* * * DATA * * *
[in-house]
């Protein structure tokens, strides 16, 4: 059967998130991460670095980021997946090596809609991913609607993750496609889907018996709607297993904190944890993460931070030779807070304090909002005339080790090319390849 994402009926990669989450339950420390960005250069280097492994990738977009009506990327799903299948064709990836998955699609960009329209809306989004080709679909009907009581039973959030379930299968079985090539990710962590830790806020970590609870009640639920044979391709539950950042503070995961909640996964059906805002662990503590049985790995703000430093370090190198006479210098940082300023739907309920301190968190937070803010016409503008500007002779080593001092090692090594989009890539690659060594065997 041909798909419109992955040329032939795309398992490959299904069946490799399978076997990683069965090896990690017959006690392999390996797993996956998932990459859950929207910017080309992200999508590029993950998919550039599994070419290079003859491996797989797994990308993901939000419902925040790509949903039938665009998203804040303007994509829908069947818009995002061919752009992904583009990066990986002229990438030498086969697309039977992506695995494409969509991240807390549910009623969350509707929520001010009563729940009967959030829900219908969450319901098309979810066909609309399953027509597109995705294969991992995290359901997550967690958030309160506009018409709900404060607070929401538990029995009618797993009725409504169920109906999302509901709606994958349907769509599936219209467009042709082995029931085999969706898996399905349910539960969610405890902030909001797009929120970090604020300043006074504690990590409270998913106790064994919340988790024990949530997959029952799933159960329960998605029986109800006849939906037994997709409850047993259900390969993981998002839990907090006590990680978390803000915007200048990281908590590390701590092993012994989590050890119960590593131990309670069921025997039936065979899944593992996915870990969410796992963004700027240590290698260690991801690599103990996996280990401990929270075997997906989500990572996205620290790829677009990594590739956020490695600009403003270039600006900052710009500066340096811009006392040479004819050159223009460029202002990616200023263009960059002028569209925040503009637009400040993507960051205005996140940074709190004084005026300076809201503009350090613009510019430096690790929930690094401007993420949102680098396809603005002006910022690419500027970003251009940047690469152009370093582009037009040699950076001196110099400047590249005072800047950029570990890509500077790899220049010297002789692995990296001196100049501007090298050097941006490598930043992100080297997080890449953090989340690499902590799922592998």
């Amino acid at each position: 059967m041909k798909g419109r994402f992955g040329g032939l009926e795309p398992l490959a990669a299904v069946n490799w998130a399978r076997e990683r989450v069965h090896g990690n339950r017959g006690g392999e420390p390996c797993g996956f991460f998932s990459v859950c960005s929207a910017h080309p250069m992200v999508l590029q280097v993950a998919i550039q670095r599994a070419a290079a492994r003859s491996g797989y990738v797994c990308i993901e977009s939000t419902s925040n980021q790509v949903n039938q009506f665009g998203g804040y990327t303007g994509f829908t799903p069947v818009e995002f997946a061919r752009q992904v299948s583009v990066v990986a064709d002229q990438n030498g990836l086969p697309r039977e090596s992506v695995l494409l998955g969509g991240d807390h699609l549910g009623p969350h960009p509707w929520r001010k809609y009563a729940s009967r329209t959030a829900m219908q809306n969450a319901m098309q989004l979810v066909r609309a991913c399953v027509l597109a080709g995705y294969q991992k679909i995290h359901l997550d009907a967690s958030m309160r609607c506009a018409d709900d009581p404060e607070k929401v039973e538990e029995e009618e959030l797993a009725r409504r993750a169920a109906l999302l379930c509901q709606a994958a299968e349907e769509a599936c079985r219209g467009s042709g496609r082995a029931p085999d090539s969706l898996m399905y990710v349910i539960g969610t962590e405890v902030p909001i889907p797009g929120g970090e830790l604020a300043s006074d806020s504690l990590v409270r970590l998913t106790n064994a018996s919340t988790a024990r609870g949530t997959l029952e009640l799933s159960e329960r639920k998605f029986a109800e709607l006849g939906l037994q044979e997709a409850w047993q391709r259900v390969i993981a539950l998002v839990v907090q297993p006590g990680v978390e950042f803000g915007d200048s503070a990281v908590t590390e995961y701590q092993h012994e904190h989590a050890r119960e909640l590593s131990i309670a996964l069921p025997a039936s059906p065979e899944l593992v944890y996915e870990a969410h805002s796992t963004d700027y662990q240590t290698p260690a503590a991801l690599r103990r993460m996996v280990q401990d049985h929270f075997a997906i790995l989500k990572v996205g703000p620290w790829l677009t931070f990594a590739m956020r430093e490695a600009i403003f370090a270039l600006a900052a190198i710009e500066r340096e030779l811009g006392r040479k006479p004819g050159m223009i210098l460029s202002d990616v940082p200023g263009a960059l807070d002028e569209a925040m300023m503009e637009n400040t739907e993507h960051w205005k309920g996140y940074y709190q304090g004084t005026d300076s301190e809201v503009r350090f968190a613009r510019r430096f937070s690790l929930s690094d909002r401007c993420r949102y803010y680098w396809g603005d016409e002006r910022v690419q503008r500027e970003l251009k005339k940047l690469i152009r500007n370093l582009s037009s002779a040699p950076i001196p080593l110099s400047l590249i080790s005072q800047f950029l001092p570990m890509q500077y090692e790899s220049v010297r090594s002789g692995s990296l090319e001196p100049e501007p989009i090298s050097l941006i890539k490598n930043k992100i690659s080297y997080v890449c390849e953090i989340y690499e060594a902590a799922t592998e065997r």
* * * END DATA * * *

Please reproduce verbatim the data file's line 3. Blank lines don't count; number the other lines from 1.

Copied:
């Amino acid at each position: 059967m041909k798909g419109r994402f992955g040329g032939l009926e795309p398992l490959a990669a299904v069946n490799w998130a399978r076997e990683r989450v069965h090896g990690n339950r017959g006690g392999e420390p390996c797993g996956f991460f998932s990459v859950c960005s929207a910017h080309p250069m992200v999508l590029q280097v993950a998919i550039q670095r599994a070419a290079a492994r003859s491996g797989y990738v797994c990308i993901e977009s939000t419902s925040n980021q790509v949903n039938q009506f665009g998203g804040y990327t303007g994509f829908t799903p069947v818009e995002f997946a061919r752009q992904v299948s583009v990066v990986a064709d002229q990438n030498g990836l086969p697309r039977e090596s992506v695995l494409l998955g969509g991240d807390h699609l549910g009623p969350h960009p509707w929520r001010k809609y009563a729940s009967r329209t959030a829900m219908q809306n969450a319901m098309q989004l979810v066909r609309a991913c399953v027509l597109a080709g995705y294969q991992k679909i995290h359901l997550d009907a967690s958030m309160r609607c506009a018409d709900d009581p404060e607070k929401v039973e538990e029995e009618e959030l797993a009725r409504r993750a169920a109906l999302l379930c509901q709606a994958a299968e349907e769509a599936c079985r219209g467009s042709g496609r082995a029931p085999d090539s969706l898996m399905y990710v349910i539960g969610t962590e405890v902030p909001i889907p797009g929120g970090e830790l604020a300043s006074d806020s504690l990590v409270r970590l998913t106790n064994a018996s919340t988790a024990r609870g949530t997959l029952e009640l799933s159960e329960r639920k998605f029986a109800e709607l006849g939906l037994q044979e997709a409850w047993q391709r259900v390969i993981a539950l998002v839990v907090q297993p006590g990680v978390e950042f803000g915007d200048s503070a990281v908590t590390e995961y701590q092993h012994e904190h989590a050890r119960e909640l590593s131990i309670a996964l069921p025997a039936s059906p065979e899944l593992v944890y996915e870990a969410h805002s796992t963004d700027y662990q240590t290698p260690a503590a991801l690599r103990r993460m996996v280990q401990d049985h929270f075997a997906i790995l989500k990572v996205g703000p620290w790829l677009t931070f990594a590739m956020r430093e490695a600009i403003f370090a270039l600006a900052a190198i710009e500066r340096e030779l811009g006392r040479k006479p004819g050159m223009i210098l460029s202002d990616v940082p200023g263009a960059l807070d002028e569209a925040m300023m503009e637009n400040t739907e993507h960051w205005k309920g996140y940074y709190q304090g004084t005026d300076s301190e809201v503009r350090f968190a613009r510019r430096f937070s690790l929930s690094d909002r401007c993420r949102y803010y680098w396809g603005d016409e002006r910022v690419q503008r500027e970003l251009k005339k940047l690469i152009r500007n370093l582009s037009s002779a040699p950076i001196p080593l110099s400047l590249i080790s005072q800047f950029l001092p570990m890509q500077y090692e790899s220049v010297r090594s002789g692995s990296l090319e001196p100049e501007p989009i090298s050097l941006i890539k490598n930043k992100i690659s080297y997080v890449c390849e953090i989340y690499e060594a902590a799922t592998e065997r």